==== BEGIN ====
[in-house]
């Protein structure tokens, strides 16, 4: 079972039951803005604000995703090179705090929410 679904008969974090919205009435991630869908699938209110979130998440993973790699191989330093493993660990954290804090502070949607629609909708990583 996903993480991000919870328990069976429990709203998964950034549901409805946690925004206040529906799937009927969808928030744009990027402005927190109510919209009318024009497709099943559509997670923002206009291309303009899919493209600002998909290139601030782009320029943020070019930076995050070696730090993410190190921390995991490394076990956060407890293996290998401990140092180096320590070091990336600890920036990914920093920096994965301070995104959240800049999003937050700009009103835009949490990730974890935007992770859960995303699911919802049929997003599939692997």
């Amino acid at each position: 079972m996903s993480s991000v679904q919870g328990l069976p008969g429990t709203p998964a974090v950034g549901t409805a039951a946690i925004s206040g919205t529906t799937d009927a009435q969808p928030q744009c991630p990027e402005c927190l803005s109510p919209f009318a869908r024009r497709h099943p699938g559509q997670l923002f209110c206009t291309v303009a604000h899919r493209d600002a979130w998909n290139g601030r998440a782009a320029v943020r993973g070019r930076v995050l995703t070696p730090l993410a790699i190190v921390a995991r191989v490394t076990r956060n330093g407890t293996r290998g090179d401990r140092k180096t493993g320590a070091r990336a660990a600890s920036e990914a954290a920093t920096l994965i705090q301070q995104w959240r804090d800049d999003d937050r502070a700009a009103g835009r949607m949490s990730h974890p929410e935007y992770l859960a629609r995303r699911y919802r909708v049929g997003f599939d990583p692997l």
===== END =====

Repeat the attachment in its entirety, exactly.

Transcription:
[in-house]
């Protein structure tokens, strides 16, 4: 079972039951803005604000995703090179705090929410 679904008969974090919205009435991630869908699938209110979130998440993973790699191989330093493993660990954290804090502070949607629609909708990583 996903993480991000919870328990069976429990709203998964950034549901409805946690925004206040529906799937009927969808928030744009990027402005927190109510919209009318024009497709099943559509997670923002206009291309303009899919493209600002998909290139601030782009320029943020070019930076995050070696730090993410190190921390995991490394076990956060407890293996290998401990140092180096320590070091990336600890920036990914920093920096994965301070995104959240800049999003937050700009009103835009949490990730974890935007992770859960995303699911919802049929997003599939692997």
């Amino acid at each position: 079972m996903s993480s991000v679904q919870g328990l069976p008969g429990t709203p998964a974090v950034g549901t409805a039951a946690i925004s206040g919205t529906t799937d009927a009435q969808p928030q744009c991630p990027e402005c927190l803005s109510p919209f009318a869908r024009r497709h099943p699938g559509q997670l923002f209110c206009t291309v303009a604000h899919r493209d600002a979130w998909n290139g601030r998440a782009a320029v943020r993973g070019r930076v995050l995703t070696p730090l993410a790699i190190v921390a995991r191989v490394t076990r956060n330093g407890t293996r290998g090179d401990r140092k180096t493993g320590a070091r990336a660990a600890s920036e990914a954290a920093t920096l994965i705090q301070q995104w959240r804090d800049d999003d937050r502070a700009a009103g835009r949607m949490s990730h974890p929410e935007y992770l859960a629609r995303r699911y919802r909708v049929g997003f599939d990583p692997l």